Johannes Brahms ( 7 May 1833 – 3 April 1897) was a German composer and pianist. Born in Hamburg into a Lutheran family, Brahms spent much of his professional life in Vienna, Austria. In his lifetime, Brahms's popularity and influence were considerable. He is sometimes grouped with Johann Sebastian Bach and Ludwig van Beethoven as one of the "Three Bs", a comment originally made by the nineteenth-century conductor Hans von Bülow.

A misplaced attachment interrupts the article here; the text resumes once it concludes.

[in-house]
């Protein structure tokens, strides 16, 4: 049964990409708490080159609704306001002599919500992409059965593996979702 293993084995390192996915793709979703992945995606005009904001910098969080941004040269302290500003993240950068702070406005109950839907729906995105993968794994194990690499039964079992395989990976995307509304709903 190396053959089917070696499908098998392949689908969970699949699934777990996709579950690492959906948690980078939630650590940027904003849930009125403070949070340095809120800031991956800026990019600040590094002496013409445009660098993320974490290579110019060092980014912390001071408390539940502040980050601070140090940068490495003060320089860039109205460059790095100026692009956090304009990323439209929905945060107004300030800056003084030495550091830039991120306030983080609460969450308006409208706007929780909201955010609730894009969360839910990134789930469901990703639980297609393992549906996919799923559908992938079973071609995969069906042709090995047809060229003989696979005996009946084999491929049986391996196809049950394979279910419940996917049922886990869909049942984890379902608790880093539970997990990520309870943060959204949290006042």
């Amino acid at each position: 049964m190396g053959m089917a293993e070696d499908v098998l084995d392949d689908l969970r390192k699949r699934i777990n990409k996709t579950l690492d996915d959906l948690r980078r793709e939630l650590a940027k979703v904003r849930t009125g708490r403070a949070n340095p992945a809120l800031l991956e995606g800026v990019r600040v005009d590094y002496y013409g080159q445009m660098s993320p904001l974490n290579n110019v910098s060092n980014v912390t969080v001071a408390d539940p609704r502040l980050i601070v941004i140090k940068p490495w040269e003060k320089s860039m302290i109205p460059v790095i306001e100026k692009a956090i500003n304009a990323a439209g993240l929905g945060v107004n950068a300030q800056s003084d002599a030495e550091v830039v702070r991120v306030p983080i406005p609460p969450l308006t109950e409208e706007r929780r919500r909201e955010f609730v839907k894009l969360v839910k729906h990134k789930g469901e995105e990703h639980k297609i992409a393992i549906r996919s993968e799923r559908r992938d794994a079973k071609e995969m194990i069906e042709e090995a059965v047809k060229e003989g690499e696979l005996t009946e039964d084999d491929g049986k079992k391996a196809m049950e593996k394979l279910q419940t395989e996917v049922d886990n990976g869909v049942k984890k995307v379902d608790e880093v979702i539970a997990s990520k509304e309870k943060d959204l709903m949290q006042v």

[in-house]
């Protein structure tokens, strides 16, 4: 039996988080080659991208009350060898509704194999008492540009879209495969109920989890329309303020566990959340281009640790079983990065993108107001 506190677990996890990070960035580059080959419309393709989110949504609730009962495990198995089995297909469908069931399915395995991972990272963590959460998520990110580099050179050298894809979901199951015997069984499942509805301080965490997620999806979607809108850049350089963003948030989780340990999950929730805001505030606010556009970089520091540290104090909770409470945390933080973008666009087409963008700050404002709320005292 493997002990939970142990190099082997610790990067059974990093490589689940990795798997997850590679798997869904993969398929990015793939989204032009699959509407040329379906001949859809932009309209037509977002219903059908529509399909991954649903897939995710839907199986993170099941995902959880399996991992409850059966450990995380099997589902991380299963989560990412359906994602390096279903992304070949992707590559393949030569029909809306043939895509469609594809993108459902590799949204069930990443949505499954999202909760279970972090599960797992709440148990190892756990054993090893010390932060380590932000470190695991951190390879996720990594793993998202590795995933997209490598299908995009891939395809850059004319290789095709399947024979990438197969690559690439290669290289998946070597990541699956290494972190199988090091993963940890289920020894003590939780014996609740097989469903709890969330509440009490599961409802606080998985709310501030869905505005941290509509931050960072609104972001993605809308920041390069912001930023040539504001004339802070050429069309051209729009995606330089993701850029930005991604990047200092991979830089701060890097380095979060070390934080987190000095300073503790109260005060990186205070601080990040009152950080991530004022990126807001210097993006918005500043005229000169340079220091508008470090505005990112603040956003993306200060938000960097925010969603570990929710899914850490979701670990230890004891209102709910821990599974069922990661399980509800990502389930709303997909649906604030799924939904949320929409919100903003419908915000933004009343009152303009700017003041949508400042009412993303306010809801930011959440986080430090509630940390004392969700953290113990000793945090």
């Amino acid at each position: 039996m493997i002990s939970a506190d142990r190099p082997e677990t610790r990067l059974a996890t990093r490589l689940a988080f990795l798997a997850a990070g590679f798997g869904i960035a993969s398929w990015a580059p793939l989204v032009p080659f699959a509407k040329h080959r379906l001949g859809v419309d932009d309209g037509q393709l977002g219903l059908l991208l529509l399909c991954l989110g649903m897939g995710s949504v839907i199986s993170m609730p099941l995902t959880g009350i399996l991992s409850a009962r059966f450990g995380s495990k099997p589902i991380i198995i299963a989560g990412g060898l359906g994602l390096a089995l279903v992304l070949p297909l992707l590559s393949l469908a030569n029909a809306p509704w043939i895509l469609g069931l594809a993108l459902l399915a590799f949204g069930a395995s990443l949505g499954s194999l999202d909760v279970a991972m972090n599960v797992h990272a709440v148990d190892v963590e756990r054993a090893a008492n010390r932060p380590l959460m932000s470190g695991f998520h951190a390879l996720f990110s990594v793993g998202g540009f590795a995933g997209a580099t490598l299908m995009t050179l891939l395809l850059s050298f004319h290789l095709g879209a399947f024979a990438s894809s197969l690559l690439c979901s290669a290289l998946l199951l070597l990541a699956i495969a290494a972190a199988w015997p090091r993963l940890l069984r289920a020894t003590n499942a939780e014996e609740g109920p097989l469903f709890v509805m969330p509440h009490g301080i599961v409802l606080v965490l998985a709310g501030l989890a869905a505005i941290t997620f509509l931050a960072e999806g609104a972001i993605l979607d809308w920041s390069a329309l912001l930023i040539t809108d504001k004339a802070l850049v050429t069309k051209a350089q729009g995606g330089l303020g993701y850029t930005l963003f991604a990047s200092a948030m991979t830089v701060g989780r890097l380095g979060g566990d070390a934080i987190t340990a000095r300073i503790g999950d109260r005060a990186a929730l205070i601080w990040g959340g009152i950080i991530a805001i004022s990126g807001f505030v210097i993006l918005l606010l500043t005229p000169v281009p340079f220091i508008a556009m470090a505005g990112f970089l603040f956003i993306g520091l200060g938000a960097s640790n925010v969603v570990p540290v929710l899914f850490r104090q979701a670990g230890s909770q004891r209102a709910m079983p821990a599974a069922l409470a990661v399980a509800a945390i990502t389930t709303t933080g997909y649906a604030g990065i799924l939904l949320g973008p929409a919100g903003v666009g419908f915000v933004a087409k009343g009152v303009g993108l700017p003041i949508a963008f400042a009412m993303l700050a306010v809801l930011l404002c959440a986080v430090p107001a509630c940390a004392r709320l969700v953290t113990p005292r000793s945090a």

Brahms composed for piano, chamber ensembles, symphony orchestra, and for voice and chorus. A virtuoso pianist, he premiered many of his own works; he worked with some of the leading performers of his time. Many of his works have become staples of the modern concert repertoire.